Dear Liz: I am so lost. I recently became a widow at 52. My husband didn’t have life insurance. I had to grab a job two weeks after he passed. Five months later, I’m sick with late-stage congestive heart failure and can’t work. I’m barely able to pay my mortgage now with Social Security survivor benefits. I need to sell and rent something cheaper before I lose my home of 18 years. I have to decide between continuing to make the payments and buying medicine and food.
I don’t have health insurance because Medicaid was not expanded in my state and I haven’t been on disability long enough to qualify for Medicare. I owe a lot of money to someone who helped me. I would have been dead without the help, not to mention homeless. My husband left me in a bind.
Answer: I’m so sorry you’re having to deal with all this.
If you’re not already getting help paying for your prescriptions, check out resources such as NeedyMeds.org, the Partnership for Prescription Assistance and the Patient Advocate Foundation’s National Financial Resource Directory. It’s crucial with your diagnosis that you take your medications as prescribed and don’t skip or alter your dosages.
Your medical providers may have charity programs to help pay your healthcare bills, or they might be willing to accept small payments. You may be able to negotiate a discount if you ask to be charged the same rates as your area’s largest insurer.
If you’re on Social Security Disability Insurance, you’ll qualify for Medicare after two years. Without health insurance, though, it may be hard to get the quality care you need to live that long.
You could move to another state that would cover you under Medicaid, but that may not be feasible, given how sick you are. Plus, you may not qualify if you have some equity in your home and you sell it. While your residence is not a countable asset that could prevent you from getting Medicaid, the profits from a sale probably would be.
A housing counselor could help you explore your options, which could include selling, taking on a roommate or getting a mortgage modification. You can get referrals from the U.S. Department of Housing and Urban Development site or by calling (800) 569-4287.
Another option is foreclosure, especially if you don’t have much equity in your home and the foreclosure process is relatively slow in your state. You could use the money that otherwise would go to house payments for living expenses and medicine until you have to move. It’s not ideal, but none of your options are at this point.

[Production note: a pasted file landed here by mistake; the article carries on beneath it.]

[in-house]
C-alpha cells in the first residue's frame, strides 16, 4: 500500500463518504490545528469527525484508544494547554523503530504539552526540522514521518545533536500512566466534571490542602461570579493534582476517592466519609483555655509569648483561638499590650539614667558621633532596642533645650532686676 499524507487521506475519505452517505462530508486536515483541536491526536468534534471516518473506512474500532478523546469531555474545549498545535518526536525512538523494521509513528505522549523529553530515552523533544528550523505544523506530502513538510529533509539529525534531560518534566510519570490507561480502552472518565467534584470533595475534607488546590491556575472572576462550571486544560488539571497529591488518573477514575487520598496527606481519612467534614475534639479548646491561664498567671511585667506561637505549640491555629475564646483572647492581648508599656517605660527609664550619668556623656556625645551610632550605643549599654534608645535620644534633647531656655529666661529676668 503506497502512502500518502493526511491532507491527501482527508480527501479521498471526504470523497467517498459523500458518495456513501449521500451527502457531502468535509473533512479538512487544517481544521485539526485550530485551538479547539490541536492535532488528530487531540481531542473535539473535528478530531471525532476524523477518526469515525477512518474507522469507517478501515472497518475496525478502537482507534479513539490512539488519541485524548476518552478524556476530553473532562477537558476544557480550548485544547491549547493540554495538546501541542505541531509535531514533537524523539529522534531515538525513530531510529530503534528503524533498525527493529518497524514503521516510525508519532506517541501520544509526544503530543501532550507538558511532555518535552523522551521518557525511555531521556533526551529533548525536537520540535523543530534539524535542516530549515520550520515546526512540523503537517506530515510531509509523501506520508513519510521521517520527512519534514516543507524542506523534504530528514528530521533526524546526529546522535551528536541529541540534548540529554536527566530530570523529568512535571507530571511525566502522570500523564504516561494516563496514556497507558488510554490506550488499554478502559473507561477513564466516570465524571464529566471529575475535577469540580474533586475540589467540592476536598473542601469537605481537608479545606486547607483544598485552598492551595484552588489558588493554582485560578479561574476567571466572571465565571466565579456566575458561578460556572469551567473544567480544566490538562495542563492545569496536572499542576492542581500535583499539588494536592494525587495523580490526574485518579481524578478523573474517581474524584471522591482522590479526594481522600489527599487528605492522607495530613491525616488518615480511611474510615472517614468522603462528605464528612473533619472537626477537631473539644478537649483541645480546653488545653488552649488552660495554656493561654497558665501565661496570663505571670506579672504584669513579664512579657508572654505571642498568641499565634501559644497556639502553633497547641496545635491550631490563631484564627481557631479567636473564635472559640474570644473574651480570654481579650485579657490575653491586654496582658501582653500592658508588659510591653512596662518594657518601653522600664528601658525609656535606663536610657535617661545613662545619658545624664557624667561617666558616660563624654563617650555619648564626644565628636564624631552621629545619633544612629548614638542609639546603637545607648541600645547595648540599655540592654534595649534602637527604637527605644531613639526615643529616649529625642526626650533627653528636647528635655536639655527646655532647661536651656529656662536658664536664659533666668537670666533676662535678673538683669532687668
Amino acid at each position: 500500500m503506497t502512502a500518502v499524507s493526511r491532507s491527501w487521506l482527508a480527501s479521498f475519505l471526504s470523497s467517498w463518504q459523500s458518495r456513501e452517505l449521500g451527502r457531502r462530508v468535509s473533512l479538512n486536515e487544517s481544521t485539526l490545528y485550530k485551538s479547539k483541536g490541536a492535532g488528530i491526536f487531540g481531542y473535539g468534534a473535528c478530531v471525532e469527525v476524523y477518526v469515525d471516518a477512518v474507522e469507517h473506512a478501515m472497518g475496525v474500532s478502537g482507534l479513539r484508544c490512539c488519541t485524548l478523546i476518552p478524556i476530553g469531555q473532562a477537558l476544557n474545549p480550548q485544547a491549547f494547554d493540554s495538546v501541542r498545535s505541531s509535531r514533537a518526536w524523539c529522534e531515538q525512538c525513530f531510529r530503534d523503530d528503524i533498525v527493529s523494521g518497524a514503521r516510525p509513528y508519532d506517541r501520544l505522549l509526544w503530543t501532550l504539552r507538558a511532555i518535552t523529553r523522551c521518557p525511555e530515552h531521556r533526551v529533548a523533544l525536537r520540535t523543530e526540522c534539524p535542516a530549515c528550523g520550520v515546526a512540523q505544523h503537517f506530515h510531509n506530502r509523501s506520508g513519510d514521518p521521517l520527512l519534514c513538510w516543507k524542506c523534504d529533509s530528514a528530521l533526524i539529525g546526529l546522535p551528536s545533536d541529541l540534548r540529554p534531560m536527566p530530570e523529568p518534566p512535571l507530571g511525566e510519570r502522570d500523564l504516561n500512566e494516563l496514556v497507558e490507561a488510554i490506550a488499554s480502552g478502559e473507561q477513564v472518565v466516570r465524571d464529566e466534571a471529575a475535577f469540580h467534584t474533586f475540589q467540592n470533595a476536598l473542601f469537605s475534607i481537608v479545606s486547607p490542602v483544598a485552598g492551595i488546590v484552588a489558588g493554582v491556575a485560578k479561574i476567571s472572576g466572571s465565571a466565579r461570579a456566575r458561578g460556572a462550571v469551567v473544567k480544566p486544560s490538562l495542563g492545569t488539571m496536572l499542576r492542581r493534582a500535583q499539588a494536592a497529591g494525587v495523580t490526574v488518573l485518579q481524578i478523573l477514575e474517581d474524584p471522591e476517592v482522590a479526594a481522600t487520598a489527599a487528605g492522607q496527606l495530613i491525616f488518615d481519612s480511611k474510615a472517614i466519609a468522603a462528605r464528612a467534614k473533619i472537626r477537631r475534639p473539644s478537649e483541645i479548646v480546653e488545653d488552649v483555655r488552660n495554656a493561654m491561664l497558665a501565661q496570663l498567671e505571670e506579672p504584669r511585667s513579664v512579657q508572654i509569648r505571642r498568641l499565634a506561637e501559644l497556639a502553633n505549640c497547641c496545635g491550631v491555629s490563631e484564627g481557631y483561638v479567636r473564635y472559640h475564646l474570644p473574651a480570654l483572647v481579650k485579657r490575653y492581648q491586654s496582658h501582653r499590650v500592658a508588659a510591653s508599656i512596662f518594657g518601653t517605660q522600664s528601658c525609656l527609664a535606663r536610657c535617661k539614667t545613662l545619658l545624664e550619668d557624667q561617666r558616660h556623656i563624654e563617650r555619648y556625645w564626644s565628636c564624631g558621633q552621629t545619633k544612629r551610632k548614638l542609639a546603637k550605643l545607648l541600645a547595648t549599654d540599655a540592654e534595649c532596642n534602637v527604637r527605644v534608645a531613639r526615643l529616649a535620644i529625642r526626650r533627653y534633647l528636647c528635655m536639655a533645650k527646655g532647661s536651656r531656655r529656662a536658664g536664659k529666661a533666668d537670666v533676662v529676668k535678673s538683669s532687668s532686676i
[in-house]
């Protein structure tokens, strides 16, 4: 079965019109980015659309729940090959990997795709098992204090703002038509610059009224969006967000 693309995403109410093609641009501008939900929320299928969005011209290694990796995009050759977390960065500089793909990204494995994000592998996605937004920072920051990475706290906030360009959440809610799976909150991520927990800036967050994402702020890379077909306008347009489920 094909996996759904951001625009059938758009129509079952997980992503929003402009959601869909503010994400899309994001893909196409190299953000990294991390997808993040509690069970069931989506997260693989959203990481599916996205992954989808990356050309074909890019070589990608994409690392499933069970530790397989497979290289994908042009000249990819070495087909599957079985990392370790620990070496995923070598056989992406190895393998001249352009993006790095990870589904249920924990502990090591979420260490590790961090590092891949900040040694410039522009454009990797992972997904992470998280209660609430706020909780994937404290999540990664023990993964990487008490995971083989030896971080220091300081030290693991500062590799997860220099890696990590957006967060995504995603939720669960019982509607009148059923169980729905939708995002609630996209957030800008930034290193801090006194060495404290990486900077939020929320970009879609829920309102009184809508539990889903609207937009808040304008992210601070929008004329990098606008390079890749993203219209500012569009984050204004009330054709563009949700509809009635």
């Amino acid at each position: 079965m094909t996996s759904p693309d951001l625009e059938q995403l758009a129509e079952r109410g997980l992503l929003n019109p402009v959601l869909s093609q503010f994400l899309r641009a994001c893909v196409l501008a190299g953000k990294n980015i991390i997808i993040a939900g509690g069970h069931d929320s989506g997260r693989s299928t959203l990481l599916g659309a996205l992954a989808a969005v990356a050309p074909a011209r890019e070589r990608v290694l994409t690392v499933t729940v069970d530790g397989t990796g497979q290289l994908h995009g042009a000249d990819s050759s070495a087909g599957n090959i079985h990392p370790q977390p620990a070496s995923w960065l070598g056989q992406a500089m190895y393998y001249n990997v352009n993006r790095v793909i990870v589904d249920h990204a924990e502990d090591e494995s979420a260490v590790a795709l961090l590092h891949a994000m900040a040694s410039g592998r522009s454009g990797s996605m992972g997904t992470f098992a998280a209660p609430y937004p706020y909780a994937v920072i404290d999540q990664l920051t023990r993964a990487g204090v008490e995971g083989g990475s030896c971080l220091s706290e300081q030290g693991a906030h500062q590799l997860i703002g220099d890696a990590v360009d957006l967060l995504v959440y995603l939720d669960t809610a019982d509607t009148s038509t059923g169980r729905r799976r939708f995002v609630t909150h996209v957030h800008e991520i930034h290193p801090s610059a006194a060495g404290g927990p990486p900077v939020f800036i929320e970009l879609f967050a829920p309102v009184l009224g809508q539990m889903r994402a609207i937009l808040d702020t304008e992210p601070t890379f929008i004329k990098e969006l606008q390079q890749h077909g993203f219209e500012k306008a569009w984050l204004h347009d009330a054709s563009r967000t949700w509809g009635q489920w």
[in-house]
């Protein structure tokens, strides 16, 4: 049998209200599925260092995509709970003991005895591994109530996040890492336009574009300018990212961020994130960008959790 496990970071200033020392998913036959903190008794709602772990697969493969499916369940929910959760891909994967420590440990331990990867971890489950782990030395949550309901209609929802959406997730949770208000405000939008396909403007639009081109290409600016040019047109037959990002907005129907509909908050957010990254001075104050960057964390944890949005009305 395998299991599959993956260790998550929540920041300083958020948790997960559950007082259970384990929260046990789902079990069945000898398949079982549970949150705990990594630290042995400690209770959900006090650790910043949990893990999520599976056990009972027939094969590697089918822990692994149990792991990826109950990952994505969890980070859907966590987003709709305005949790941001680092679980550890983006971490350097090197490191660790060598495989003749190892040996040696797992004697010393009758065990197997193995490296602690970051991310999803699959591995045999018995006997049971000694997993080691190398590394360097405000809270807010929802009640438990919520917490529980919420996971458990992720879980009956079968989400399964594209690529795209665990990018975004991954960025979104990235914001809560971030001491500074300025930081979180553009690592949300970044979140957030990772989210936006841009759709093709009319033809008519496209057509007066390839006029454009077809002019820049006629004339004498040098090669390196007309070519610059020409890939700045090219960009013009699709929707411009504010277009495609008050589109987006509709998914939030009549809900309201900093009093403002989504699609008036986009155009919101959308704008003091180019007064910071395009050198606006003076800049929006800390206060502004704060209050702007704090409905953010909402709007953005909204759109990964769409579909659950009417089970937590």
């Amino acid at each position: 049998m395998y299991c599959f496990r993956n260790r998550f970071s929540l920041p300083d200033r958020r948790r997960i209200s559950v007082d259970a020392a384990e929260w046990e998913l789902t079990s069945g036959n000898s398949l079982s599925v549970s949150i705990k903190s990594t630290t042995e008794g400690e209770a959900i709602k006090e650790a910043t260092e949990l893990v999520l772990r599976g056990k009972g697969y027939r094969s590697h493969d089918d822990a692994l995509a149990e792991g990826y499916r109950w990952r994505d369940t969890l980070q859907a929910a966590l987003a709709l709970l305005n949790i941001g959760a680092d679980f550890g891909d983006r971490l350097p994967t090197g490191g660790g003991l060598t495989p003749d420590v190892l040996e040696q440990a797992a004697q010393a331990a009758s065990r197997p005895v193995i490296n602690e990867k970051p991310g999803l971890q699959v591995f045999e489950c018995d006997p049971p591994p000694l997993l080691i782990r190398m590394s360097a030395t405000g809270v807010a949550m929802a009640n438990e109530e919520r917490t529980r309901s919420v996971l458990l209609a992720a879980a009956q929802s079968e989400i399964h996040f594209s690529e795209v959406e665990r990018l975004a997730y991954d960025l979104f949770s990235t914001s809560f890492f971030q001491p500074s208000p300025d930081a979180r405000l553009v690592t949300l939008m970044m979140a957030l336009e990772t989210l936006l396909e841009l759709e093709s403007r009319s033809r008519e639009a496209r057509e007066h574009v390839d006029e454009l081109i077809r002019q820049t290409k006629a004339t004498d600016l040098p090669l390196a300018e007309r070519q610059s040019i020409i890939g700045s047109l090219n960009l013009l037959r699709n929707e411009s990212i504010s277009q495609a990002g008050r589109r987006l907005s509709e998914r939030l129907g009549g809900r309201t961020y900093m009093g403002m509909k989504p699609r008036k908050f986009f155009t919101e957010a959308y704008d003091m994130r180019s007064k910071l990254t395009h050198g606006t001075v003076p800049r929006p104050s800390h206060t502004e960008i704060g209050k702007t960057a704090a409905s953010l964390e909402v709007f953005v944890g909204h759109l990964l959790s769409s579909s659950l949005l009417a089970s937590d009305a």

Why you should keep credit use low
Dear Liz: You recently said you don’t need debt to have good credit, but I was told that “credit utilization” — the amount of credit you use compared with your credit limits — is important. Paying off the cards each month means zero balances are reported to the credit bureaus and result in no utilization. Also, older credit accounts help scores, and my older accounts dropped off after a period of time, lowering my average age of credit accounts to four years. How can I fix this? Good credit doesn’t stay on forever.
Answer: It’s not true that paying off your cards results in zero credit utilization. The balance that the card issuers report to the credit bureaus is typically the balance on your statement date. You could pay it off in full the very next day, and the statement date balance would still show up on your credit reports and get calculated into your credit scores.
That’s why it’s important to keep your credit utilization down, even if you pay in full (as you should). It’s good to keep charges below about 30% of your credit limit. Below 20% is even better, and below 10% is best.
Accounts typically won’t drop off your credit reports unless they’re closed. Even then, the closed accounts can remain on your credit reports for many years, contributing to the average age of your accounts. The key to having good scores is to keep a few accounts open and in use, not to carry debt.